Natural Gas Falls From 21-Month High: Commodities at Close
The Standard & Poor’s GSCI gauge of 24 commodities advanced 0.2 percent to 606.9 by 6:02 p.m. in London. The UBS Bloomberg CMCI index of 26 raw materials fell 0.1 percent to 1,458.124.
Natural gas futures dropped from a 21-month high in New York on forecasts for moderating weather that would limit demand for the heating and power-plant fuel.
Gas slid as much as 0.9 percent after Commodity Weather Group LLC predicted mostly normal temperatures in the eastern half of the U.S. from April 29 through May 3. The futures settled at $4.401 per million British thermal units yesterday, the highest close since July 20, 2011, after government data showed a smaller-than-expected increase in gas inventories.
Natural gas for May delivery fell 2 cents, or 0.5 percent, to $4.381 per million Btu on the New York Mercantile Exchange. The futures have climbed 3.7 percent this week and are heading for a record ninth weekly gain. Trading volume was 2.4 percent below the average for the time of day.
U.K. natural gas: NI NUKMKT Gas market: NI GASMARKET Americas natural gas: NI AGASMARKET European natural gas: NI EGASMARKET
Crude rose for a second day, paring its third weekly drop, on speculation that declines were excessive and as the euro increased against the dollar.
WTI crude for May delivery rose 51 cents, or 0.6 percent, to $88.24 a barrel on the New York Mercantile Exchange. The contract touched $85.61 yesterday, the lowest level since Dec. 11. Trading in WTI futures was 4.7 percent below the 100-day average for this time of day. Futures are down 3.3 percent this week and are 14 percent lower than a year ago.
Brent oil for June settlement gained 76 cents, or 0.8 percent, to $99.89 a barrel on the London-based ICE Futures Europe exchange. Futures touched $96.75 yesterday, the lowest intraday price since July 2.
Oil markets: NI OILMARKET
Gold futures topped $1,400 an ounce on signs that jewelers and other users of the metal are taking advantage of the biggest slump in prices in three decades.
Gold futures for June delivery climbed 0.7 percent to $1,401.90 on the Comex in New York. Earlier, the price reached $1,424.70, up 7.8 percent from the low on April 16. India is the world’s biggest buyer, followed by China.
Silver futures for May delivery climbed 0.2 percent to $23.285 an ounce. On April 16, the price touched $22, the lowest since Oct. 11, 2010.
Precious metal markets: NI PCMKTS
Cocoa rose to the highest in almost four months after North American processing unexpectedly gained for a second straight quarter, signaling improving demand. Coffee, sugar, orange juice and cotton also advanced.
Cocoa for July delivery climbed 0.9 percent to $2,339 a ton on ICE Futures U.S. in New York. Earlier, the price reached $2,348, the highest for a most-active contract since Dec. 21.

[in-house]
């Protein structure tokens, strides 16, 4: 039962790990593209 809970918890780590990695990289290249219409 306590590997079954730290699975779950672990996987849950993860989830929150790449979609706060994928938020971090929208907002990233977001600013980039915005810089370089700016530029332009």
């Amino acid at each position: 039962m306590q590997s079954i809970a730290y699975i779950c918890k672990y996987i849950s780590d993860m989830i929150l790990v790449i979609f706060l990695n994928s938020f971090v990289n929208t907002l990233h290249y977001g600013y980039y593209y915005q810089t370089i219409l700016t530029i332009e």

Arabica-coffee futures for delivery in July rose 1.2 percent to $1.425 a pound on ICE. Earlier, the commodity touched $1.4265, the highest since March 13.
Raw-sugar futures for July delivery gained 1.2 percent to 17.82 cents a pound in New York.
Orange-juice futures for July delivery advanced 1.2 percent to $1.476 a pound.
Cotton futures for July delivery added 0.2 percent to 85.67 cents a pound.
Soft commodities markets: NI SOMKTS
Copper fell in London, set for the biggest weekly drop in 16 months and near a bear market, on concern slowing economies from China to the U.S. will reduce demand as stockpiles of the metal expand.
Copper for delivery in three months slid 1.3 percent to $6,995 a metric ton on the LME. A close at $6,992 would be 20 percent below the February 2012 closing high, a common definition of a bear market. The weekly retreat of 5.6 percent is the biggest since the week of Dec. 16, 2011.
Nickel for delivery in three months fell 2.1 percent to $15,220 a ton in London, the lowest level since July 14, 2009. Macquarie Group Ltd. raised its estimate for this year’s surplus to 82,000 tons from 54,000 tons.
Tin and lead rose in London. Aluminum and zinc fell.
Base metals markets: NI BMMKTS
Soybeans for July delivery fell 0.3 percent to $13.8575 a bushel on the Chicago Board of Trade. Earlier they rose as much as 0.8 percent to $14.005. They are headed for a weekly advance of 0.5 percent. Soybean futures on April 16 fell to the lowest intraday level since June 19 on concern an outbreak of avian flu in China may hurt demand.
Wheat for delivery in July dropped 0.5 percent to $7.0325 a bushel in Chicago, also poised for a weekly decline.
Milling wheat for November delivery traded on NYSE Liffe in Paris gained 0.3 percent to 213 euros ($279) a metric ton. Spain, the European Union’s second-largest wheat importer after Italy, yesterday predicted its harvest of the grain will jump 31 percent after a wet autumn boosted soil-water reserves.
Grains markets: NI GRMKTS
Gasoline futures advanced a second day, narrowing a weekly drop. Crack spreads widened.
Gasoline for May delivery rose 1.29 cents to $2.7684 a gallon on the New York Mercantile Exchange on volume that was 11 percent below the 100-day average for the time of day. Prices are down 1.2 percent this week.
Gasoline at the pump, averaged nationwide, fell 0.6 cent to $3.506 a gallon, AAA said today on its website. Prices have fallen 28 cents from this year’s high of $3.786 on Feb. 26 and are 38.5 cents below a year ago.
Oil Products Europe: NI OPEMKT Gasoline: NI GASOLINE Heating oil: NI HEATOIL
Hog futures fell for the first time in four days on signs of weakening demand for U.S. pork exports. Cattle also declined.
Hog futures for June settlement declined 0.7 percent to 90 cents a pound on the Chicago Mercantile Exchange. The commodity rose 5.7 percent this year through yesterday.
Cattle futures for June delivery fell 0.5 percent to $1.20825 a pound.
Feeder-cattle futures for August settlement dropped 1 percent to $1.45725 a pound.
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